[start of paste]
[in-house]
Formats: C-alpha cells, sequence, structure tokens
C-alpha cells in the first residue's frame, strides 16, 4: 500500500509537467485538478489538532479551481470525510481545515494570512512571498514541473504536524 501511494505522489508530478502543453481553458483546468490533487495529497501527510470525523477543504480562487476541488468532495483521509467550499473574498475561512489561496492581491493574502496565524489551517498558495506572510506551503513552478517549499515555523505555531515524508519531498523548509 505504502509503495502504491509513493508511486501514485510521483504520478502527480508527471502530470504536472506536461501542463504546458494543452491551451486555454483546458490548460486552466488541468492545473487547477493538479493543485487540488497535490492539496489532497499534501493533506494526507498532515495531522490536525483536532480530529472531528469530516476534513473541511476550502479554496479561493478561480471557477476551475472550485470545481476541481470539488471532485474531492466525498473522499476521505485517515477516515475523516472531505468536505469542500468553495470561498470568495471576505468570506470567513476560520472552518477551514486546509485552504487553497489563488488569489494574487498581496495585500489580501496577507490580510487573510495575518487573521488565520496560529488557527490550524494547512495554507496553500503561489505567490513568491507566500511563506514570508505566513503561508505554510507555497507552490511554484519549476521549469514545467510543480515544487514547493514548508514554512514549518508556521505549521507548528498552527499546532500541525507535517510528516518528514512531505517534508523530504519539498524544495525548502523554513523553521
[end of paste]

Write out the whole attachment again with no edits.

[in-house]
Formats: C-alpha cells, sequence, structure tokens
C-alpha cells in the first residue's frame, strides 16, 4: 500500500509537467485538478489538532479551481470525510481545515494570512512571498514541473504536524 501511494505522489508530478502543453481553458483546468490533487495529497501527510470525523477543504480562487476541488468532495483521509467550499473574498475561512489561496492581491493574502496565524489551517498558495506572510506551503513552478517549499515555523505555531515524508519531498523548509 505504502509503495502504491509513493508511486501514485510521483504520478502527480508527471502530470504536472506536461501542463504546458494543452491551451486555454483546458490548460486552466488541468492545473487547477493538479493543485487540488497535490492539496489532497499534501493533506494526507498532515495531522490536525483536532480530529472531528469530516476534513473541511476550502479554496479561493478561480471557477476551475472550485470545481476541481470539488471532485474531492466525498473522499476521505485517515477516515475523516472531505468536505469542500468553495470561498470568495471576505468570506470567513476560520472552518477551514486546509485552504487553497489563488488569489494574487498581496495585500489580501496577507490580510487573510495575518487573521488565520496560529488557527490550524494547512495554507496553500503561489505567490513568491507566500511563506514570508505566513503561508505554510507555497507552490511554484519549476521549469514545467510543480515544487514547493514548508514554512514549518508556521505549521507548528498552527499546532500541525507535517510528516518528514512531505517534508523530504519539498524544495525548502523554513523553521